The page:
We’ve been talking this week about testimony and about research, so let’s end the week with the interface of the two. Our selection for this week’s Full-Text Friday is an oldy, and perhaps not really that much of a goody. The reason I include it then? Because it exists in the peer-reviewed literature, and as such, means that it cannot be ignored, even if it’s not particularly great science, and even if the results don’t appear to have been reproduced anywhere else. Click through for all of the details.
Citation: J Clin Forensic Med. 2005 Feb;12(1):1-4. Accidental anal intercourse: does it really happen? Norfolk GA.
Why this article? Because while I find the whole premise of the article a bit comical (the sample was from the UK’s Association of Forensic Physicians, who are experiencing more accidental anal penetration than I ever would have imagined), and the science not particularly rigorous, the fact remains that this article was published in a respected, peer-reviewed journal. I am routinely consulted on cases where there has been anal penetration, and an expert is saying that either: a.) accidental penetration is impossible because of the nature of the anatomy and the purported difficulty in penetrating someone anally; or b.) anal penetration requires either tremendous force or tremendous cooperation on the part of the recipient to successfully complete. Neither of these opinions is supported by any research, and this particular article takes “it’s impossible” off the table. So I put this article up as an example of why you need to do your homework before you provide an opinion for either side that is based on what would seem to be reasonably true. Perhaps you’ve heard in some lecture along the way that “always” and “never” should be avoided in your testimony because someone, somewhere can dig up a random study that looks at the exact issue and finds a contrary opinion? That would be this article.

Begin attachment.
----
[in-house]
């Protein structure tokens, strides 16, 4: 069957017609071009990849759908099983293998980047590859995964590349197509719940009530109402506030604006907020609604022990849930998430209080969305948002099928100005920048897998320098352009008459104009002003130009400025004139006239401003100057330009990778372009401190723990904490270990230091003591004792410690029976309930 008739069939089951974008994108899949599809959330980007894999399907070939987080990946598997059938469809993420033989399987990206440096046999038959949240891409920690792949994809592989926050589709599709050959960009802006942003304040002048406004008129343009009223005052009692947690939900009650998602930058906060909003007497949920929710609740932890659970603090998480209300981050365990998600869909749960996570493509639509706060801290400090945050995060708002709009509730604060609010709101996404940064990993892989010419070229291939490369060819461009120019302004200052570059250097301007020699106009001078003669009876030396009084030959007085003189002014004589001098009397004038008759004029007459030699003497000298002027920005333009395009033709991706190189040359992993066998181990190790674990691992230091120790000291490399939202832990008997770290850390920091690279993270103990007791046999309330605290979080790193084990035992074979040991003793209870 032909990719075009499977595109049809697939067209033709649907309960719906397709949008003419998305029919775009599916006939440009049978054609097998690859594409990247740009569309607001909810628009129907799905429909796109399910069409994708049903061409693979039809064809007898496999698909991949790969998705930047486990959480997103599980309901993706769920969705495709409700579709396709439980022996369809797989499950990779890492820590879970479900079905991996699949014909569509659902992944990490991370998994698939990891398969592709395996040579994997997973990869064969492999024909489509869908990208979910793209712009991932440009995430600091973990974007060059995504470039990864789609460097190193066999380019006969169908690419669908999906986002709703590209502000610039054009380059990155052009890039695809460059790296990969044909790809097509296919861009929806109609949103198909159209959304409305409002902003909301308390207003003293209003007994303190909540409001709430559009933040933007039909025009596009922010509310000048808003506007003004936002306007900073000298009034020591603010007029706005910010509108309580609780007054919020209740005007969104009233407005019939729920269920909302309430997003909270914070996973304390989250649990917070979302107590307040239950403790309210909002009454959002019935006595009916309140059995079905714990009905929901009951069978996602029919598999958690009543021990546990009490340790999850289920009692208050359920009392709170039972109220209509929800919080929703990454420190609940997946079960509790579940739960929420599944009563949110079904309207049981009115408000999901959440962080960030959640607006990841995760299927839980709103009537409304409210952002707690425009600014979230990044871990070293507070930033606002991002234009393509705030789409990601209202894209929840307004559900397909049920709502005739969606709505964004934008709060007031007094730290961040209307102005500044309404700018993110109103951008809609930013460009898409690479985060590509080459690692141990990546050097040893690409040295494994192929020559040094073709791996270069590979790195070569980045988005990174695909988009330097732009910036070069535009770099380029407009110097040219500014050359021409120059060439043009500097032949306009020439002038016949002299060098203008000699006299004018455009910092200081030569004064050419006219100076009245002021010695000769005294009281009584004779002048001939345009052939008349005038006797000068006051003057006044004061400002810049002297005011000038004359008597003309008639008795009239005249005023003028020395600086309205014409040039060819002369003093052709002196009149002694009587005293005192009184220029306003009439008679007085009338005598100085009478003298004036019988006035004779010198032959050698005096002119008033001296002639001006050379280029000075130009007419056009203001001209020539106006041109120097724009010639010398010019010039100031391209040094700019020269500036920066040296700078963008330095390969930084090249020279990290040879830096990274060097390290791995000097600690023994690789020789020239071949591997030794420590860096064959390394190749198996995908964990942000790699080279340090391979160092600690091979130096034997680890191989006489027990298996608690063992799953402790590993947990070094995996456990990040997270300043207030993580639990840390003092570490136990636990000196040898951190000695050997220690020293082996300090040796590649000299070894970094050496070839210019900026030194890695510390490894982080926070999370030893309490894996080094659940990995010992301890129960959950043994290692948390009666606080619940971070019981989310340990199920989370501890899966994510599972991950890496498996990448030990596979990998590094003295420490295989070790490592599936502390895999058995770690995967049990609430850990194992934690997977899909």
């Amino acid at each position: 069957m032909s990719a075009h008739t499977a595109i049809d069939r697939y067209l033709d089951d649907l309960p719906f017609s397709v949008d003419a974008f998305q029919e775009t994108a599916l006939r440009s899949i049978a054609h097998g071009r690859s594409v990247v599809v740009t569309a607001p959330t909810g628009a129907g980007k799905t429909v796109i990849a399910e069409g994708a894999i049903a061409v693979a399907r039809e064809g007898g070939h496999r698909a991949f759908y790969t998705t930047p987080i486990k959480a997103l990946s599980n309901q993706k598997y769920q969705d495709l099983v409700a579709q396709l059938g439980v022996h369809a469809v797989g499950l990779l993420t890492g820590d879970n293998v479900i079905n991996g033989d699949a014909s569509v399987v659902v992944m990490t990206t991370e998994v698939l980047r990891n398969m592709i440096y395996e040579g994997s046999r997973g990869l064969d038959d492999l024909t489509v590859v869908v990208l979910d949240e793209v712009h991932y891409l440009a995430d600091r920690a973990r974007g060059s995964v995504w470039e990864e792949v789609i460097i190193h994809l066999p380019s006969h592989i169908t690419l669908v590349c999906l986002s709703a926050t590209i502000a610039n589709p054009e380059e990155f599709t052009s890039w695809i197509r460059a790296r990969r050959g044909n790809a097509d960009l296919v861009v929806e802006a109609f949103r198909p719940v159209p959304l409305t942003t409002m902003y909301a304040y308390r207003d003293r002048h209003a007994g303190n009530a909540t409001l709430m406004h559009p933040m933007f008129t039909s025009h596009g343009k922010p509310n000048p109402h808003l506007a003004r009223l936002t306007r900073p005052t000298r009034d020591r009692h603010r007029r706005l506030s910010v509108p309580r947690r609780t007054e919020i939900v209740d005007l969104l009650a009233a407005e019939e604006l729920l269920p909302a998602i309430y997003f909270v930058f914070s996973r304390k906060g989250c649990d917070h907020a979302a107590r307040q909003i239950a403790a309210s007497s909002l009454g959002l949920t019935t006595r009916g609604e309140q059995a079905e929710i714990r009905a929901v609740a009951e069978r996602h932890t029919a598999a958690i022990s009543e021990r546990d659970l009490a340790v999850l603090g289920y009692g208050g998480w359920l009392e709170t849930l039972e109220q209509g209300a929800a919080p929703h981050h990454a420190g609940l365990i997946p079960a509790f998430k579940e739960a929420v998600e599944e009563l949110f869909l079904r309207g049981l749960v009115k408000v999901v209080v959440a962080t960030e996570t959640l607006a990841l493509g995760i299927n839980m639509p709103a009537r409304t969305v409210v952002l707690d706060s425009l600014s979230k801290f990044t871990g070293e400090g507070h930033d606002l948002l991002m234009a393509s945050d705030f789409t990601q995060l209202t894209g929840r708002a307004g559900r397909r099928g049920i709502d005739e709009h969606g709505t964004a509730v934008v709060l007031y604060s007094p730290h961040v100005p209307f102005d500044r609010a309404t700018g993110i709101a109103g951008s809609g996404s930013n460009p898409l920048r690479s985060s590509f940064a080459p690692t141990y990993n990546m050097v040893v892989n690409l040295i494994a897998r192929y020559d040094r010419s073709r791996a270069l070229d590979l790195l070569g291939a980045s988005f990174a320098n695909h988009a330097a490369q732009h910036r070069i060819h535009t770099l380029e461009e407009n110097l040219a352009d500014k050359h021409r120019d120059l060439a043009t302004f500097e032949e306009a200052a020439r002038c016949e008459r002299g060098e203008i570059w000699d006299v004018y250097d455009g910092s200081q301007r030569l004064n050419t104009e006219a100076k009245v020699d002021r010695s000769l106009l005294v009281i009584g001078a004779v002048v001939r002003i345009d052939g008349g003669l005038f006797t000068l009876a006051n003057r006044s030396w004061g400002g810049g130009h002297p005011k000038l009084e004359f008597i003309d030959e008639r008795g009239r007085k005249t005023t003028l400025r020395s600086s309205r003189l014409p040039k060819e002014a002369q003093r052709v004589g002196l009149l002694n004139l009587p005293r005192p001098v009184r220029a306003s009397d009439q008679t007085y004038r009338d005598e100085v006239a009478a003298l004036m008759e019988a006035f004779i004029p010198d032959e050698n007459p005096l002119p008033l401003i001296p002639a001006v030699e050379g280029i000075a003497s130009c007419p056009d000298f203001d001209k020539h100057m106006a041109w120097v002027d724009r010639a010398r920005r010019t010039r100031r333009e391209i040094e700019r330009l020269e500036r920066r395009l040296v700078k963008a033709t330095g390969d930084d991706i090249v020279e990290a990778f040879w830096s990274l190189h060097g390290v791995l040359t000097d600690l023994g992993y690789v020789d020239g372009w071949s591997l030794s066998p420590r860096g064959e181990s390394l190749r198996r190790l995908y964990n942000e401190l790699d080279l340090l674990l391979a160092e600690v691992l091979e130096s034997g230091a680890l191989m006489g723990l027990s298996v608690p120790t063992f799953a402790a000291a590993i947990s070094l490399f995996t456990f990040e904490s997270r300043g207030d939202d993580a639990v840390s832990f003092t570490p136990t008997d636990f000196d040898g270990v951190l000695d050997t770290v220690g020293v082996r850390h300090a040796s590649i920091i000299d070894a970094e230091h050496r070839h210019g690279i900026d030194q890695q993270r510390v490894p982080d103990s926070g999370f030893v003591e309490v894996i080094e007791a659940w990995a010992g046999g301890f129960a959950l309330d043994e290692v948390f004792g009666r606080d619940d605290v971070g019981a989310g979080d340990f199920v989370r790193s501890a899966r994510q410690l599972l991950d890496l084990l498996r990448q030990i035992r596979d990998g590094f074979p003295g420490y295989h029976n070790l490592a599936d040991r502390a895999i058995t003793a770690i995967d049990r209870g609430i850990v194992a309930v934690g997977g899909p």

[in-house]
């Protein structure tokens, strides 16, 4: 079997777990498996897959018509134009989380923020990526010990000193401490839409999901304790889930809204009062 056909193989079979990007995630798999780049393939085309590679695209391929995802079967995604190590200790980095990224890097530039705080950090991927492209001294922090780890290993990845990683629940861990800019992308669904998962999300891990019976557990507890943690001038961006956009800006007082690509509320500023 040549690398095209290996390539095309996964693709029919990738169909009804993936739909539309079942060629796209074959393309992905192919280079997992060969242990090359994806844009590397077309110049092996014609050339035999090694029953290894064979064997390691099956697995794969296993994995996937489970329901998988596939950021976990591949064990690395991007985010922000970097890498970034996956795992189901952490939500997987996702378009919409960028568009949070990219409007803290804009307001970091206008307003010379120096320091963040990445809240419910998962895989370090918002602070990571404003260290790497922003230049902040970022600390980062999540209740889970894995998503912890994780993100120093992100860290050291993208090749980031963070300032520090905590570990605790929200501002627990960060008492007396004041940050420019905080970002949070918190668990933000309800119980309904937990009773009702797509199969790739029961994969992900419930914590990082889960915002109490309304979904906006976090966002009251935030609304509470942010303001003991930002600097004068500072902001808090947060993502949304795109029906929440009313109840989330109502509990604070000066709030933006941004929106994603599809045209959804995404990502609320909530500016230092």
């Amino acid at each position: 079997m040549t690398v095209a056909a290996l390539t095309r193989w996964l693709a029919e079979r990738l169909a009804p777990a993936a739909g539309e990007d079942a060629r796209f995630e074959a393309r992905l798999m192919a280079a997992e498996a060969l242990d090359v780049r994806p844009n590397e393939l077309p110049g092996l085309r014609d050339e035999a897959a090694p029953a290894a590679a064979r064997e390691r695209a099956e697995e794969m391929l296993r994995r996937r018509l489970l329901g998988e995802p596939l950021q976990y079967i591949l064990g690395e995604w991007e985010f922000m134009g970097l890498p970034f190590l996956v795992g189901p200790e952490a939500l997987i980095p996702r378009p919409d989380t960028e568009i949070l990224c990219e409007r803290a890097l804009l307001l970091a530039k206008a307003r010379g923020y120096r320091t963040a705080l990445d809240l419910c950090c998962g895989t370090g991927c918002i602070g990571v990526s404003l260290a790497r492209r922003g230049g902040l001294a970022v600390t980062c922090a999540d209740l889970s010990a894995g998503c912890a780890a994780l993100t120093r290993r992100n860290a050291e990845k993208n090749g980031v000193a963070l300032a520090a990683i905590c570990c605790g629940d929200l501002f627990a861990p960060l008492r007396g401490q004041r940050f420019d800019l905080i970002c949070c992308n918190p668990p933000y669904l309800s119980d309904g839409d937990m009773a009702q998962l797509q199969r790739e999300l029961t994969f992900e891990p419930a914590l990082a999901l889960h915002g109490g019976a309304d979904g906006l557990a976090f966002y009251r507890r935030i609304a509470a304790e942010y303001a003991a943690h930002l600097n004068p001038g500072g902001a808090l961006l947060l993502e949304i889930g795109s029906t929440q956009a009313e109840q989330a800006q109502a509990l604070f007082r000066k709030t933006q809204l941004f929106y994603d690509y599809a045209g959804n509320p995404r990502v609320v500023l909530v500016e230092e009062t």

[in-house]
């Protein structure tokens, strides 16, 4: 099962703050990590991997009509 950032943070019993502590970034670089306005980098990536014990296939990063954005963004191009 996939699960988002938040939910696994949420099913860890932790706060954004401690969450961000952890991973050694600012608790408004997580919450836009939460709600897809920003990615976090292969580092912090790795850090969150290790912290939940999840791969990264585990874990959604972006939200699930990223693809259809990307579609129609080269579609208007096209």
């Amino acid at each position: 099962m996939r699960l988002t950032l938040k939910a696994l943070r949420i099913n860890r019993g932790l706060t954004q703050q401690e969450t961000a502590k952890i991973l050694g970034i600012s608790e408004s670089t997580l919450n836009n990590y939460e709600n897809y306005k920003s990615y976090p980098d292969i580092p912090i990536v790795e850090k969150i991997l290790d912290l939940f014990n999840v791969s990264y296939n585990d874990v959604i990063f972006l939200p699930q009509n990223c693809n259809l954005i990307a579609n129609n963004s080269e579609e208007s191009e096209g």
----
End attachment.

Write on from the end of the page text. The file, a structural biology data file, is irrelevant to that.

This survey found a lifetime incidence of at least one episode of AAI in 7.2% of males and 10.4% of females. Comparison data between the sexual practices of the study group and the general population, together with theoretical considerations of possible selection bias, suggest that these figures are likely either to be representative or, perhaps, an underestimate of the incidence of AAI amongst adults in the UK. (p. 4)